Motorola has added support for two new indigenous languages spoken in the Amazon as part of a larger effort to make technology more accessible. Beginning today, Kaingang and Nheengatu will be among the language options available on Motorola Android devices. Any Motorola phone updated to Android 11 will be able to access the new language options, not just its most expensive models.
“We believe that this initiative will raise awareness towards language revitalization, not only will impact the communities that we’re working directly with, but right now we’re in the process of open sourcing all that language data from Android into Unicode,” Janine Oliveira, Motorola’s executive director for globalization software, said in an interview with The Verge. “And by doing that we believe that we’re going to pave the way for more endangered indigenous languages to be added, not only on Android, but also on other smartphones.”
The Kaingang language comes from an agricultural community of people in southeastern Brazil, and only about half of the community still speaks it, Motorola found. The United Nations Educational, Scientific and Cultural Organization (UNESCO) has designated Kaingang “definitely endangered.” This means that children no longer learn it as their first language at home.
The Nheengatu community of about 20,000 people lives mostly in the Amazon, but only about 6,000 people in the region still speak that language, so UNESCO considers Nheengatu “severely endangered.” That’s the second-most serious category before a language is considered “extinct.” UNESCO classifies a language as severely endangered if it’s spoken by grandparents and older generations, who may not speak it among themselves or to children.
Both of the indigenous communities rely heavily on mobile technology, even though they may not always have reliable internet access, said Juliana Rebelatto, globalization manager and head linguist at Motorola’s mobile business group. “Teachers use their mobile phones in their classroom to teach their curriculum, so now that the phones will be in Kaingang and Nheengatu this will really help with the learning process,” she said.
It makes sense that Motorola has a focus on Brazil: as of February, it had 21 percent of the market share in the country among smartphone manufacturers, ahead of Apple and second only to Samsung. Rebelatto acknowledged there isn’t necessarily a big return on investment for Motorola by incorporating the indigenous languages into its system; the move isn’t likely to add a huge number of new users for its products.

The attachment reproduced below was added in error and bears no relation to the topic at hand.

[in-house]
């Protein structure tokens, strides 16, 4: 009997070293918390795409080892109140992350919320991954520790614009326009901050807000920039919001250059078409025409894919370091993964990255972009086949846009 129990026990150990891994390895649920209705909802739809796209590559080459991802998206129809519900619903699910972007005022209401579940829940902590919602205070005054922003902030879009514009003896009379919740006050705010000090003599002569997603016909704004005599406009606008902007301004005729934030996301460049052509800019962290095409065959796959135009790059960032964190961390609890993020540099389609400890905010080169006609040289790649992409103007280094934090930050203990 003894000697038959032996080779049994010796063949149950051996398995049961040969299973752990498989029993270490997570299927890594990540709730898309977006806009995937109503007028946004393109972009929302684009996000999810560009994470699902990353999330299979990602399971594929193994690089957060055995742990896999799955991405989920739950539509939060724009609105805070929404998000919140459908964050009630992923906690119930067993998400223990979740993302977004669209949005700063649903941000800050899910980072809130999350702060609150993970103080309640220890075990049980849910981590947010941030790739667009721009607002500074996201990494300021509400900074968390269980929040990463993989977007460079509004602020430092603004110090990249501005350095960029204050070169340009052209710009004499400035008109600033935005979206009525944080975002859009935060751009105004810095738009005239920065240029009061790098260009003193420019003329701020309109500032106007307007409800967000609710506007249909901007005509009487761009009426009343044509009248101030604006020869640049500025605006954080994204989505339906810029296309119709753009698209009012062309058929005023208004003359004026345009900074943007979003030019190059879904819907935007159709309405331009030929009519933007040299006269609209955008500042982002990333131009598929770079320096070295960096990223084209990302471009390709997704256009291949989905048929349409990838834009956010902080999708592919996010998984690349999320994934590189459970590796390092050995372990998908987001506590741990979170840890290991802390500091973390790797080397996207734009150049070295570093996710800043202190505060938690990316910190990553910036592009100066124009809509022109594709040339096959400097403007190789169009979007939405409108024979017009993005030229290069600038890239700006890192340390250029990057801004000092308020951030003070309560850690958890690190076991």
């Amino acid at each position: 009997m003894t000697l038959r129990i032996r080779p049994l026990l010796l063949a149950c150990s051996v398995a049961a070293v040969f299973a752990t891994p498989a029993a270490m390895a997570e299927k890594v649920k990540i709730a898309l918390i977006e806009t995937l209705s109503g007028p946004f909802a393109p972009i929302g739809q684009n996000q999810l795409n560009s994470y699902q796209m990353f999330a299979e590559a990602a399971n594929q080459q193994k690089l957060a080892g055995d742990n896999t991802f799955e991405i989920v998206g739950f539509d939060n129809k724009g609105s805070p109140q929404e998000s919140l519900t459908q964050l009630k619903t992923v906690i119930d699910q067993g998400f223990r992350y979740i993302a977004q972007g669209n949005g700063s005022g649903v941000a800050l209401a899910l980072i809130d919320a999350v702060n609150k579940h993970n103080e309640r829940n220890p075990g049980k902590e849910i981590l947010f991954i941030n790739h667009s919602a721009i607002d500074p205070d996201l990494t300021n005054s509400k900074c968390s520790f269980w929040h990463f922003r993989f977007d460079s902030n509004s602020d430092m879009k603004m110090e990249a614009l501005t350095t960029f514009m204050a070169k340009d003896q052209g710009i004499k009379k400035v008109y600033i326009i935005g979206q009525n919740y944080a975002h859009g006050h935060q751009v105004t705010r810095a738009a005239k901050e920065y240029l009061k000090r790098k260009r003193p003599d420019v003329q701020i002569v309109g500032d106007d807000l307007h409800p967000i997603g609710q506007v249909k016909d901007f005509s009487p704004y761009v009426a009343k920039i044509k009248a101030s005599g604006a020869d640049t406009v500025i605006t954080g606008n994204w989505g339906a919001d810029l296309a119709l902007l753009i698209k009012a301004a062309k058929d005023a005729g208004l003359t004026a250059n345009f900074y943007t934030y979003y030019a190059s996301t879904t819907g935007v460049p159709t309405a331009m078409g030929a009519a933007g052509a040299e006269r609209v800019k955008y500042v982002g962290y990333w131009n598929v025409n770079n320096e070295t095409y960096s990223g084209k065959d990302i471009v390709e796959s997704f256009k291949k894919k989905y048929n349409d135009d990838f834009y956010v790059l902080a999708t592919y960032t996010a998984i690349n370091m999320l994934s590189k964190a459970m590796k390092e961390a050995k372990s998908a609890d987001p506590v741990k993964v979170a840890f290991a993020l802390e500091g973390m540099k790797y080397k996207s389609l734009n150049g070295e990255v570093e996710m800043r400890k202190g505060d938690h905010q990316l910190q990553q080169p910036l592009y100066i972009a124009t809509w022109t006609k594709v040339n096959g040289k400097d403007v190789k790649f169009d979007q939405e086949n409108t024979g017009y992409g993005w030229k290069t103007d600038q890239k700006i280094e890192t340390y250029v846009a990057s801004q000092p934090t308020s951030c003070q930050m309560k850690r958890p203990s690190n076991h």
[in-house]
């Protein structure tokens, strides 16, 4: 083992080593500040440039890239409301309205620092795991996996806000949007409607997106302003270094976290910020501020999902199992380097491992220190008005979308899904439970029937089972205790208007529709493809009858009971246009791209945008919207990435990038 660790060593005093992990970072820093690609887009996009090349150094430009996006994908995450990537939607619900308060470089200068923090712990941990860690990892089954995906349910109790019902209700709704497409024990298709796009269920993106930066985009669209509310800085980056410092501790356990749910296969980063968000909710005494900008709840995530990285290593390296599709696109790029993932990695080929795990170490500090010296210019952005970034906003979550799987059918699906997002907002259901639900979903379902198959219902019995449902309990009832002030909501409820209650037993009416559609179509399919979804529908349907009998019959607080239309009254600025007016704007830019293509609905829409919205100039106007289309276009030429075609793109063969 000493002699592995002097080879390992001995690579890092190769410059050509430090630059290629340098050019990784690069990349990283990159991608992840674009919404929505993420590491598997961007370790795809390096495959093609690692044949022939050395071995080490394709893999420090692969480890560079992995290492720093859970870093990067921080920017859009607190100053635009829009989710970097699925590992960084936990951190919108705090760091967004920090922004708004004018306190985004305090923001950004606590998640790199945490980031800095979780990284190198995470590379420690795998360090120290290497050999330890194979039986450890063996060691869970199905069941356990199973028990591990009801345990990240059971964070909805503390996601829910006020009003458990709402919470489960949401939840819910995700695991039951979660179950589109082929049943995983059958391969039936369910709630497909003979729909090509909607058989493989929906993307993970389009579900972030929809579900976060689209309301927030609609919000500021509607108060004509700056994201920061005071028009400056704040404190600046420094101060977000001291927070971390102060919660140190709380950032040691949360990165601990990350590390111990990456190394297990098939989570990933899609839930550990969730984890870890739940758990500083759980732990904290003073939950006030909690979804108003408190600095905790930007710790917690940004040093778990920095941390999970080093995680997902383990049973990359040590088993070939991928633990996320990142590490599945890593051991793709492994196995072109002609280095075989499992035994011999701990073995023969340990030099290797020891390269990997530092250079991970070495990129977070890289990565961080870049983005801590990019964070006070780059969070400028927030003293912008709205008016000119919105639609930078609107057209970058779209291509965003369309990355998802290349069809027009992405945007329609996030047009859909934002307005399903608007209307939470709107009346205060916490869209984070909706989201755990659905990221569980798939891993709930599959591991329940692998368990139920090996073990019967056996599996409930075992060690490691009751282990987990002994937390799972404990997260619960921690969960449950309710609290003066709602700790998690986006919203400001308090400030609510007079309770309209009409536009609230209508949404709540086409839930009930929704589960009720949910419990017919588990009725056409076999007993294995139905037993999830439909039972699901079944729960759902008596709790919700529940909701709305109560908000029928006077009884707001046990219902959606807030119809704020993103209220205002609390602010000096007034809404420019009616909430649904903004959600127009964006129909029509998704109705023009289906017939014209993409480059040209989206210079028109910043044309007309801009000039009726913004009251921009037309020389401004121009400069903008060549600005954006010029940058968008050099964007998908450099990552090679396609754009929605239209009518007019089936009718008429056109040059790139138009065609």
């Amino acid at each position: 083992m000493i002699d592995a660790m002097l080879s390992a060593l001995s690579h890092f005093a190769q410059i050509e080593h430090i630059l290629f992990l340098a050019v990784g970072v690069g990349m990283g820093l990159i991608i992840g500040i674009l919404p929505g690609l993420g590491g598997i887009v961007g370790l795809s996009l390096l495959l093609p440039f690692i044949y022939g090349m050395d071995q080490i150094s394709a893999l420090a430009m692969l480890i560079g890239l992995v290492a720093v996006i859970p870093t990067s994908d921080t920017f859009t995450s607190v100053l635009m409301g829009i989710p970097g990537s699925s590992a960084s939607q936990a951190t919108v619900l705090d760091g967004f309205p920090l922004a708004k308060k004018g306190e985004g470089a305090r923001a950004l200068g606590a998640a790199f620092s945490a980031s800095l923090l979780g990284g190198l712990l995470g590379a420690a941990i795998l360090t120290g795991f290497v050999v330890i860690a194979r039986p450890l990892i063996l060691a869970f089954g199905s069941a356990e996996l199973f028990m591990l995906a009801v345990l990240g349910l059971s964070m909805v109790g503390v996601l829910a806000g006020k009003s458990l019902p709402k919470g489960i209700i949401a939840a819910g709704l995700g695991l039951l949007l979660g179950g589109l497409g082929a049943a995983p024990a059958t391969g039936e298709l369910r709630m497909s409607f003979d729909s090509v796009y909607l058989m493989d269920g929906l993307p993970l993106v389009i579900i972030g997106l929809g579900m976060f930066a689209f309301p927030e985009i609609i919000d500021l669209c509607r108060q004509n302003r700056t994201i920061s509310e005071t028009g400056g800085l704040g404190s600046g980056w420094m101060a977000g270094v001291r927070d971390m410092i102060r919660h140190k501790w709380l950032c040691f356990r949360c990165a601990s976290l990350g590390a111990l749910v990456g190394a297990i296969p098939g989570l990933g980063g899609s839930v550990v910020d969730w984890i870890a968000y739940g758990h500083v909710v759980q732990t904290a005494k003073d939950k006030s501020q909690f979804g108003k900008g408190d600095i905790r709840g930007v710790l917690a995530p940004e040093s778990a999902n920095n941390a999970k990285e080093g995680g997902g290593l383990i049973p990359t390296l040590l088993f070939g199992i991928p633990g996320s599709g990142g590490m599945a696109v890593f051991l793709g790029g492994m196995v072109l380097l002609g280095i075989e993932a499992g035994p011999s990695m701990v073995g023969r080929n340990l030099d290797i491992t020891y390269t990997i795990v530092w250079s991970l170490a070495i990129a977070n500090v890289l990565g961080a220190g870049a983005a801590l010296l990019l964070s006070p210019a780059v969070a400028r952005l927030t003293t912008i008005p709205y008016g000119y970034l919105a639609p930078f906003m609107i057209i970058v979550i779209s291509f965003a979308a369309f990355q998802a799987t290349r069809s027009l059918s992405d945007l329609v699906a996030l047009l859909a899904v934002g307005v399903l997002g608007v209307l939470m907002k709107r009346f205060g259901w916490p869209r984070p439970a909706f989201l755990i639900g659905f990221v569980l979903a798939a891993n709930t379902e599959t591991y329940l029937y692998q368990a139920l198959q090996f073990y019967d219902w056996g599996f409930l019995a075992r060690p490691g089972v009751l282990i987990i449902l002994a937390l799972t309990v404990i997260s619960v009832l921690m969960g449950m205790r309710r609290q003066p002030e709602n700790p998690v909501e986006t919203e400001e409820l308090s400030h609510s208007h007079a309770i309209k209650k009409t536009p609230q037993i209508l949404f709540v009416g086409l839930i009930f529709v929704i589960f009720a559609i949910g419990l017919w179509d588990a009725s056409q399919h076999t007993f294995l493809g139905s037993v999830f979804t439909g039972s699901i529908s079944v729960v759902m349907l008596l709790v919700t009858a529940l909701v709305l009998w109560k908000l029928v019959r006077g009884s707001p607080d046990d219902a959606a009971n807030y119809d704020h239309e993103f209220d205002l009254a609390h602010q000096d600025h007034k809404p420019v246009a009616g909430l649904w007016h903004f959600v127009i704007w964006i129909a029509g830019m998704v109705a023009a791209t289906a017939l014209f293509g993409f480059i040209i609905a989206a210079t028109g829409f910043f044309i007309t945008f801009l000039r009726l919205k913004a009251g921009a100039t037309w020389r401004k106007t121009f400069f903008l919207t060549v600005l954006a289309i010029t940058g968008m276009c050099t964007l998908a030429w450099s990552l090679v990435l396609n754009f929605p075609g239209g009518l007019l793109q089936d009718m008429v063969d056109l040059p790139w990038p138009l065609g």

“We know that for most people it will be just another language in a drop down menu but for the people who speak that language, it’s a big innovation. It is part of the bigger mindset we have about digital inclusion,” she said.
Rebelatto said it was their colleague Robert Melo, Motorola’s internationalization lead, who first realized that there were no Latin American indigenous languages represented in any form of digitalized technology. “We started researching ways that Motorola could change that story,” she said.
The company partnered with the University of Campinas in São Paulo, Brazil, and worked with Professor Wilmar D’Angelis, a researcher in cultural anthropology and indigenous languages. “He has dedicated his life, 40 plus years, into researching languages,” Rebelatto noted, and he proved vital in helping the company narrow down which indigenous languages it would choose.
Motorola’s linguistics team worked with native language speakers of both languages throughout the project, which meant training them on the company’s tools and practices while on a multinational schedule. “We had to ship Lenovo PCs to communities where the mail barely got into,” Oliveira said, all during a pandemic.
But the native speakers were eager to help, Rebelatto added. One of the women who was a translator on the project told them she couldn’t wait for the languages to be available on phones: “She now has all the argument she needs to convince her child to learn their ancestral language, because it will be on the phones they use every day.”
Nheengatu speaker Ozias Yaguarê Yamã Glória de Oliveira Aripunãguá worked with Motorola on the project and emphasized the cultural importance of the language. “You must understand that over time, Nheengatu has been weakening more and more, and today, many times, due to discrimination against the language, people are ashamed to use it,” he said in an email to The Verge.
“But you can’t talk about the Amazon without talking about Nheengatu because the two are linked … it’s part of the essence, it’s the core. The soul of the Amazon is Nheengatu,” he said. Seventy percent of fish names are Nheengatu names, and 50 to 60 percent of the city and river names are Nheengatu names as well, Yaguarê added. “There is no way to talk about one without talking about the other.”
The team plans to open source all of the data it collected as part of the project, hundreds of thousands of UI strings, for anyone to use or research the Amazon languages, not only on Android, but other platforms as well. They had to customize a keyboard and are working with Google on the process of including the languages in G-board.
“We don’t intend to stop here,” said Renata Altenfelder, Motorola executive director for brand. “We are putting this as an open source because we truly believe this should be something for everyone to join.” More endangered languages will be added to the project, she added, they just haven’t decided which ones yet.
Rebelatto added that by digitizing endangered languages, the company hoped it would draw more attention to them and motivate other tech companies to consider similar initiatives. The Motorola project, she added, “will allow technology to have its rightful place in the preservation of not only the language but in their traditions, in their culture and their story.”